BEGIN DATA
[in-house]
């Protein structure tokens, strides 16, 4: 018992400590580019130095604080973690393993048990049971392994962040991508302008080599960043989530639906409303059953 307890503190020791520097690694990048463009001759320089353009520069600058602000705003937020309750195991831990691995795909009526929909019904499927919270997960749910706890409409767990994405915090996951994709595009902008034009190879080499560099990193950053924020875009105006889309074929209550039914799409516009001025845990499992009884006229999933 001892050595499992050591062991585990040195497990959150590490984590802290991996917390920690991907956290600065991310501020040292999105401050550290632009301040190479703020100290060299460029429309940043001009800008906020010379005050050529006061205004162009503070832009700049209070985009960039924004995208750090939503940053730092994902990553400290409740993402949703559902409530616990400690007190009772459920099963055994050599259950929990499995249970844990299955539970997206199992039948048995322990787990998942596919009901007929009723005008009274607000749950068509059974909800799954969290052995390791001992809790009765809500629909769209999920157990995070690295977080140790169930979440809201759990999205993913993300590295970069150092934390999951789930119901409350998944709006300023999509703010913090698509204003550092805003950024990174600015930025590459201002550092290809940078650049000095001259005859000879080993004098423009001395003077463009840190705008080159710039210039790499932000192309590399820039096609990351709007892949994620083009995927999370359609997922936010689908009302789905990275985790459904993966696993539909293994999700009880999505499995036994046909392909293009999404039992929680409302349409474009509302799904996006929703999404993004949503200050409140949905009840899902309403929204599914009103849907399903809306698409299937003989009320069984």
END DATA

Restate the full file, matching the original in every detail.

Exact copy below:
[in-house]
């Protein structure tokens, strides 16, 4: 018992400590580019130095604080973690393993048990049971392994962040991508302008080599960043989530639906409303059953 307890503190020791520097690694990048463009001759320089353009520069600058602000705003937020309750195991831990691995795909009526929909019904499927919270997960749910706890409409767990994405915090996951994709595009902008034009190879080499560099990193950053924020875009105006889309074929209550039914799409516009001025845990499992009884006229999933 001892050595499992050591062991585990040195497990959150590490984590802290991996917390920690991907956290600065991310501020040292999105401050550290632009301040190479703020100290060299460029429309940043001009800008906020010379005050050529006061205004162009503070832009700049209070985009960039924004995208750090939503940053730092994902990553400290409740993402949703559902409530616990400690007190009772459920099963055994050599259950929990499995249970844990299955539970997206199992039948048995322990787990998942596919009901007929009723005008009274607000749950068509059974909800799954969290052995390791001992809790009765809500629909769209999920157990995070690295977080140790169930979440809201759990999205993913993300590295970069150092934390999951789930119901409350998944709006300023999509703010913090698509204003550092805003950024990174600015930025590459201002550092290809940078650049000095001259005859000879080993004098423009001395003077463009840190705008080159710039210039790499932000192309590399820039096609990351709007892949994620083009995927999370359609997922936010689908009302789905990275985790459904993966696993539909293994999700009880999505499995036994046909392909293009999404039992929680409302349409474009509302799904996006929703999404993004949503200050409140949905009840899902309403929204599914009103849907399903809306698409299937003989009320069984």